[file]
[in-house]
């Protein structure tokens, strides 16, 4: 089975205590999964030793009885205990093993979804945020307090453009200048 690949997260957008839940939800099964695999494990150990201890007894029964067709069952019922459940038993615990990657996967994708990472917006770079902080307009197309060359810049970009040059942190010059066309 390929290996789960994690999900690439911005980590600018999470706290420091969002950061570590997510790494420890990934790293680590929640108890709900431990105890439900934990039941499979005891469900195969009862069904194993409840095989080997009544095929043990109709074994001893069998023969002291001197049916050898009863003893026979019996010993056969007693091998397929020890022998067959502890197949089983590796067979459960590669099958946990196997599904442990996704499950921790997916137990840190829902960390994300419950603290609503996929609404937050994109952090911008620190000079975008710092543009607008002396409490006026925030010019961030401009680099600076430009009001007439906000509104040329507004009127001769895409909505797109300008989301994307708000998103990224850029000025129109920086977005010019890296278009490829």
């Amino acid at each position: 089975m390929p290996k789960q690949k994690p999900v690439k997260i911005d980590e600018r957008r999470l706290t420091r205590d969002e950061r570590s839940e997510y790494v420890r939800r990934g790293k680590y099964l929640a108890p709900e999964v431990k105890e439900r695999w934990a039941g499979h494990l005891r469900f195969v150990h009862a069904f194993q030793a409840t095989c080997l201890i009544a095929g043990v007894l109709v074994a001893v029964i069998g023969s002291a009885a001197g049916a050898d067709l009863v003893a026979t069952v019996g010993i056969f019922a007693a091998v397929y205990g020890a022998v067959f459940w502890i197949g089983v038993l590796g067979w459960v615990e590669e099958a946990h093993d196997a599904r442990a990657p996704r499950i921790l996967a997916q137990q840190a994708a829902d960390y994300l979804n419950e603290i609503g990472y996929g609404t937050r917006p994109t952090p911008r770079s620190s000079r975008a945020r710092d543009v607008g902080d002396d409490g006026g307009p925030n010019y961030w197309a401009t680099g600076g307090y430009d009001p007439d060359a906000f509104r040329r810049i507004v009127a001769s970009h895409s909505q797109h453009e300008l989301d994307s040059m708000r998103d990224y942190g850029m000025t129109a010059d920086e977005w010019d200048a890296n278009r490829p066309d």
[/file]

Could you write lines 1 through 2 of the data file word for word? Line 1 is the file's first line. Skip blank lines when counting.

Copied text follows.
[in-house]
């Protein structure tokens, strides 16, 4: 089975205590999964030793009885205990093993979804945020307090453009200048 690949997260957008839940939800099964695999494990150990201890007894029964067709069952019922459940038993615990990657996967994708990472917006770079902080307009197309060359810049970009040059942190010059066309 390929290996789960994690999900690439911005980590600018999470706290420091969002950061570590997510790494420890990934790293680590929640108890709900431990105890439900934990039941499979005891469900195969009862069904194993409840095989080997009544095929043990109709074994001893069998023969002291001197049916050898009863003893026979019996010993056969007693091998397929020890022998067959502890197949089983590796067979459960590669099958946990196997599904442990996704499950921790997916137990840190829902960390994300419950603290609503996929609404937050994109952090911008620190000079975008710092543009607008002396409490006026925030010019961030401009680099600076430009009001007439906000509104040329507004009127001769895409909505797109300008989301994307708000998103990224850029000025129109920086977005010019890296278009490829």